The Rainforest Investigations Network (RIN) has asked its 2021 Fellows about the innovative methodologies behind their impactful stories.
From freedom of information requests to using AI to analyze satellite imagery, the reporters got their hands on previously unseen data that sheds a light on the corruption and systems behind the destruction of the world’s biggest rainforests. In this Pulitzer Center series, they explain how they did it.
In the first entry of this series, Jessica Brice explains the data collection and analysis she and the team at Bloomberg did to expose how the cattle industry and land grabbing are fueling the destruction of Brazil’s Amazon forest.
The context behind the data
Jessica Brice: It’s no mystery that cattle ranchers are overwhelmingly responsible for Amazon deforestation and that demand from meatpackers like JBS drives that destruction. But the world’s largest beef producer says it’s cleaned up its act and has a series of impressive-looking programs to illustrate how it’s helping rather than hurting the Amazon.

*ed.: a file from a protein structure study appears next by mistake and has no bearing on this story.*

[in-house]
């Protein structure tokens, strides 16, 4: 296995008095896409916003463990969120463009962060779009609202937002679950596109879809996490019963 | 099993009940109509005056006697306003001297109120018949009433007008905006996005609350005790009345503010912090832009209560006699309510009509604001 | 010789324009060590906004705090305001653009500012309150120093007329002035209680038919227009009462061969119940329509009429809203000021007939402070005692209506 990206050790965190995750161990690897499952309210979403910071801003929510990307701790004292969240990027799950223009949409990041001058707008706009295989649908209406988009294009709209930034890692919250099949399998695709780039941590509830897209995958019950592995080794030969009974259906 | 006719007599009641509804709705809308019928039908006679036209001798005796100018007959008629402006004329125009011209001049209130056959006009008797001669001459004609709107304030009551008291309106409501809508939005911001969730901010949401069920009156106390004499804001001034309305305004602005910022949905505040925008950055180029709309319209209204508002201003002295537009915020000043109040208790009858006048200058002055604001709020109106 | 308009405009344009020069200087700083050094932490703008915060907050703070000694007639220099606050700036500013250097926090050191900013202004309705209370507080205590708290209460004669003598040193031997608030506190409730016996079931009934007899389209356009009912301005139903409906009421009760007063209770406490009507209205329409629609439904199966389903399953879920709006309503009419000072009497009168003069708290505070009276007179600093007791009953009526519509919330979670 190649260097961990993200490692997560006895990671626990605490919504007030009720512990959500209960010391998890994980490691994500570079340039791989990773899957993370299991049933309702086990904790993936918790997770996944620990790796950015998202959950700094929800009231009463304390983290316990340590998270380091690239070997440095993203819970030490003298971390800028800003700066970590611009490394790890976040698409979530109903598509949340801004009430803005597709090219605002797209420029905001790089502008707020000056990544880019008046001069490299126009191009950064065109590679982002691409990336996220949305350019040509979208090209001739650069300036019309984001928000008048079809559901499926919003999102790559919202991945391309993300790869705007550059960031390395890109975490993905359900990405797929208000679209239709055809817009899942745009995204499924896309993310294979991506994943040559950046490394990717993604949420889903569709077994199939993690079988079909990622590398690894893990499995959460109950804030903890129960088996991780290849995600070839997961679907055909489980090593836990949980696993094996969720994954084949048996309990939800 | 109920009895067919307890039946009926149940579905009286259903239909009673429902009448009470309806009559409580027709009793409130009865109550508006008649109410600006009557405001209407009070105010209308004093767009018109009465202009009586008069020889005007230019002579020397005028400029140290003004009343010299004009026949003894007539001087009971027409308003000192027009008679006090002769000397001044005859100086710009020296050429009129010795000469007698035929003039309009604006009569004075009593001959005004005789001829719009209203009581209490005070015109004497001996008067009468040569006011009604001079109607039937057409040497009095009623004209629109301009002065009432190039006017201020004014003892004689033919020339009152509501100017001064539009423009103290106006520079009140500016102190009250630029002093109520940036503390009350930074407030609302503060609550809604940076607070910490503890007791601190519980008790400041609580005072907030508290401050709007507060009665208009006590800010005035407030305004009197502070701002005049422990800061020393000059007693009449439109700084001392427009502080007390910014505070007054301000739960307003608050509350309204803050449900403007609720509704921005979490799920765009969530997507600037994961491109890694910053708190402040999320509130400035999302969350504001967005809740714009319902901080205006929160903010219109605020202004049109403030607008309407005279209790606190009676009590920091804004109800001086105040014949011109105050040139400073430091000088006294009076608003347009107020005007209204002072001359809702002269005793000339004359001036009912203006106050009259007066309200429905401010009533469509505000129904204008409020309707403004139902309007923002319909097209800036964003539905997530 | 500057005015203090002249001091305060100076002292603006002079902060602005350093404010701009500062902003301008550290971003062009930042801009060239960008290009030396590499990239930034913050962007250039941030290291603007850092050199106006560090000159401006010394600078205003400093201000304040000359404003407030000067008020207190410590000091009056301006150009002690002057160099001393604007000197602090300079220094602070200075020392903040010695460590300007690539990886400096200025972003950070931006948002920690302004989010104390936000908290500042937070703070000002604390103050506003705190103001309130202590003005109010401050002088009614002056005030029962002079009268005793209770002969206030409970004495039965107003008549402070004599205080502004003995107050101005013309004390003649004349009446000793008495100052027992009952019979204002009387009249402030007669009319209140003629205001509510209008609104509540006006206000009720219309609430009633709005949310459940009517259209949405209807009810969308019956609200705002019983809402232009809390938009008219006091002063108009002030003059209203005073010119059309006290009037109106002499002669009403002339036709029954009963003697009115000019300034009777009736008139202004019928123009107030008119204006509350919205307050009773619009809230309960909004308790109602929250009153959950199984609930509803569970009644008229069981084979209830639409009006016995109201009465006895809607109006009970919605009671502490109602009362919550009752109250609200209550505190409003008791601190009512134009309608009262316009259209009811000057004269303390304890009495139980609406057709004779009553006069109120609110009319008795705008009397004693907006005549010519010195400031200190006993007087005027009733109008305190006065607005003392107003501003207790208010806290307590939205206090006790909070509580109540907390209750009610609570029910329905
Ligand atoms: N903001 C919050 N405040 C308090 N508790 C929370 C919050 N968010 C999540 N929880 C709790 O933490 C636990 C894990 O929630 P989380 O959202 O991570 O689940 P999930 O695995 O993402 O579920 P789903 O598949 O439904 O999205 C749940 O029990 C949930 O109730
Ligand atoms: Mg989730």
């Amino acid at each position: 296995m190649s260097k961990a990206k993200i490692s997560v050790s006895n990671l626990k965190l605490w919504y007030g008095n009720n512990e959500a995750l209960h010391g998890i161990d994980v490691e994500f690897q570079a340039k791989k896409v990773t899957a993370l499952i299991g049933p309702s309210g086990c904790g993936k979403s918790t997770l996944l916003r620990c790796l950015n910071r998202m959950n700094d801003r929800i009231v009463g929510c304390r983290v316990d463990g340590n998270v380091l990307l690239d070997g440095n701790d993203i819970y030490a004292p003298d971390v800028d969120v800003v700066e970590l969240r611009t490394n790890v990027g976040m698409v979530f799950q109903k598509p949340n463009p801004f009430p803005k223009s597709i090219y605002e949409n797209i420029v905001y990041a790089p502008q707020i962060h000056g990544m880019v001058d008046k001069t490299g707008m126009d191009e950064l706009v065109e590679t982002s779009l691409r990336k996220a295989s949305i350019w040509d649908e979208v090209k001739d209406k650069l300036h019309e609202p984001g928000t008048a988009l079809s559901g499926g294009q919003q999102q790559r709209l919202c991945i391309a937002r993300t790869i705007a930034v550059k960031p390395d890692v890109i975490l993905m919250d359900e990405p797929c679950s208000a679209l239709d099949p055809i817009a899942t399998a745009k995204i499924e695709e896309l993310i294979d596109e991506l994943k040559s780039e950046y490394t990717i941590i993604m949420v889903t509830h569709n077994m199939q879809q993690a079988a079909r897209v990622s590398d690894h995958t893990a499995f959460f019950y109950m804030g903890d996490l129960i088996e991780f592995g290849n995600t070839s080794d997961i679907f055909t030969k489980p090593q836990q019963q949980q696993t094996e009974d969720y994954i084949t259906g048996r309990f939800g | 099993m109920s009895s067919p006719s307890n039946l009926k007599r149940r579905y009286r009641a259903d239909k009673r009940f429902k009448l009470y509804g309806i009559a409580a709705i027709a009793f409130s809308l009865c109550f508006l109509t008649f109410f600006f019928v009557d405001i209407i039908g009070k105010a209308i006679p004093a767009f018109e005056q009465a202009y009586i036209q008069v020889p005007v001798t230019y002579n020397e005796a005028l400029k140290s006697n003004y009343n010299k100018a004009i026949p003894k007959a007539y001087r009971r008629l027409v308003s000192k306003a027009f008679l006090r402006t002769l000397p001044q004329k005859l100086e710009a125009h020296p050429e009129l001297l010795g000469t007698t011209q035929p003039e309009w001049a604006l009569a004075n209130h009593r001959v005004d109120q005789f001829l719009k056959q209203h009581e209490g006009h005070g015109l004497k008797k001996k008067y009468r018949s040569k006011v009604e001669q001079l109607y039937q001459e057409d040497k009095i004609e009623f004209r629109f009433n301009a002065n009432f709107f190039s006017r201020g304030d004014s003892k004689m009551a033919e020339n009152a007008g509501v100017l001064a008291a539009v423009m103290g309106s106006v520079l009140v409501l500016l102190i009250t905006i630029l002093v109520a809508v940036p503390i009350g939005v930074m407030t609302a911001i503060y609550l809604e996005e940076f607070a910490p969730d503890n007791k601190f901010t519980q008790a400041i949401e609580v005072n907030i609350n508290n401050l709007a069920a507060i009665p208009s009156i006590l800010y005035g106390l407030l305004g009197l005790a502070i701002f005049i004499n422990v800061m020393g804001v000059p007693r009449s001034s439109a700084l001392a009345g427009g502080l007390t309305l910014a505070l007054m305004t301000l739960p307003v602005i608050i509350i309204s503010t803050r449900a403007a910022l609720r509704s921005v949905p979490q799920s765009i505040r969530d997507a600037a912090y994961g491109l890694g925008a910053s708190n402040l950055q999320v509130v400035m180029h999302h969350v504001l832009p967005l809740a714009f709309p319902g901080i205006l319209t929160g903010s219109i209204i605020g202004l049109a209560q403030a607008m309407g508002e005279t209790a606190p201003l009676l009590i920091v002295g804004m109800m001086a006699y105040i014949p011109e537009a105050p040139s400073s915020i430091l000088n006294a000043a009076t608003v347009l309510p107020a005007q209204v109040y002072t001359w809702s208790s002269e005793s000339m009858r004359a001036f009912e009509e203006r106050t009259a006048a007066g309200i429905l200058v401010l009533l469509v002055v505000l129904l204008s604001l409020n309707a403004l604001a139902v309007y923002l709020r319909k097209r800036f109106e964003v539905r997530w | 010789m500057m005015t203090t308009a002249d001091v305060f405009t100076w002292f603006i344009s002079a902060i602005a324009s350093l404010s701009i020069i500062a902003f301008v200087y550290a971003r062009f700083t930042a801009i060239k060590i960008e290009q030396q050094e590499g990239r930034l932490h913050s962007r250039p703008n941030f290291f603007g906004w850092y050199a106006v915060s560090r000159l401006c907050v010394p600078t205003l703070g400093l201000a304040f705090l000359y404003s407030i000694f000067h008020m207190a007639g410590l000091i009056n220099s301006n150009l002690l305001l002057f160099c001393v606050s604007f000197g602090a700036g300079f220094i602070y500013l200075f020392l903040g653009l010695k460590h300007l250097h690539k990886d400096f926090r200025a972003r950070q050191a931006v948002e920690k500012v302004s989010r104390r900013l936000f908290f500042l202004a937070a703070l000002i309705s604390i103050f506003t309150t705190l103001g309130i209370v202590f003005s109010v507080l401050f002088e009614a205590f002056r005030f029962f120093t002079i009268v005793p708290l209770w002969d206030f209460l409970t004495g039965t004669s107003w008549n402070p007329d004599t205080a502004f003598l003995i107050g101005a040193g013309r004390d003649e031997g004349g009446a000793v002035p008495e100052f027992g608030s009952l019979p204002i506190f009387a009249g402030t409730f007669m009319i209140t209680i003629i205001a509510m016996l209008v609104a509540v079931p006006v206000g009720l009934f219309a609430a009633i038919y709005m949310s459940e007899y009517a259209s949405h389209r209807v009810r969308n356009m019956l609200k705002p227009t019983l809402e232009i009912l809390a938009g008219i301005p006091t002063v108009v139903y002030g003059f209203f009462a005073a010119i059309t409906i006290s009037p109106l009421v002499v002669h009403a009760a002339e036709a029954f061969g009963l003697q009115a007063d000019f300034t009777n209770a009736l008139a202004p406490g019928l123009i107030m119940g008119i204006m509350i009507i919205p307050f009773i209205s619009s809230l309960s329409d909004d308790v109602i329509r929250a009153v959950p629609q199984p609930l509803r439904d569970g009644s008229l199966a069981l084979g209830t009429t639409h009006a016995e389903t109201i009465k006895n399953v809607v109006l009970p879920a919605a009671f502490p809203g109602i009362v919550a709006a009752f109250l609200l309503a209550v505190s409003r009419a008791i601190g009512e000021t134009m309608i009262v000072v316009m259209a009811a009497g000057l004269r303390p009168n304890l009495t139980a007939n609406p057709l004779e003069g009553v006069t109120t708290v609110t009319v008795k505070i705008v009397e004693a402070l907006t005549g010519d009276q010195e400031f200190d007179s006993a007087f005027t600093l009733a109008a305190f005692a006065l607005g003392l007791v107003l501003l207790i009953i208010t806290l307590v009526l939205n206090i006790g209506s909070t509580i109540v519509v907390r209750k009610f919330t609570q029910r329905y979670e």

The reporters wanted to find out if that data supported that. In other words: Was JBS trying as hard as it said it was to keep cattle from deforested land out of its supply chain? Over a period of six months, the reporters used Python, web scraping, satellite tracking, and database analysis to compare JBS’s Amazon footprint with deforestation over the past decade and showed an undisputable link between the two.
A reporting trip [to the Brasilian state of Rondonia] filled out the rest of the picture, showing that not only was JBS still indirectly sourcing cattle from deforestation hotspots, but that the outreach programs it so enthusiastically trotted out to journalists and investors were nowhere to be seen on the ground.
How Bloomberg obtained the data
JB: Beginning in 2020, JBS’s Friboi beef division started allowing customers to trace meat through their “Guarantee of Origin” website. Meat purchased at supermarkets includes on its label a date of slaughter and a slaughterhouse identifier known as an SIF, which consumers can enter into the website to see the name and location of the ranch where their cut of beef originated.
To investigate the JBS supply chain, Bloomberg compiled a list of regional slaughterhouses identified from annual JBS reports for 2009 through 2021. This covers the period when JBS’s anti-deforestation commitment first went into effect.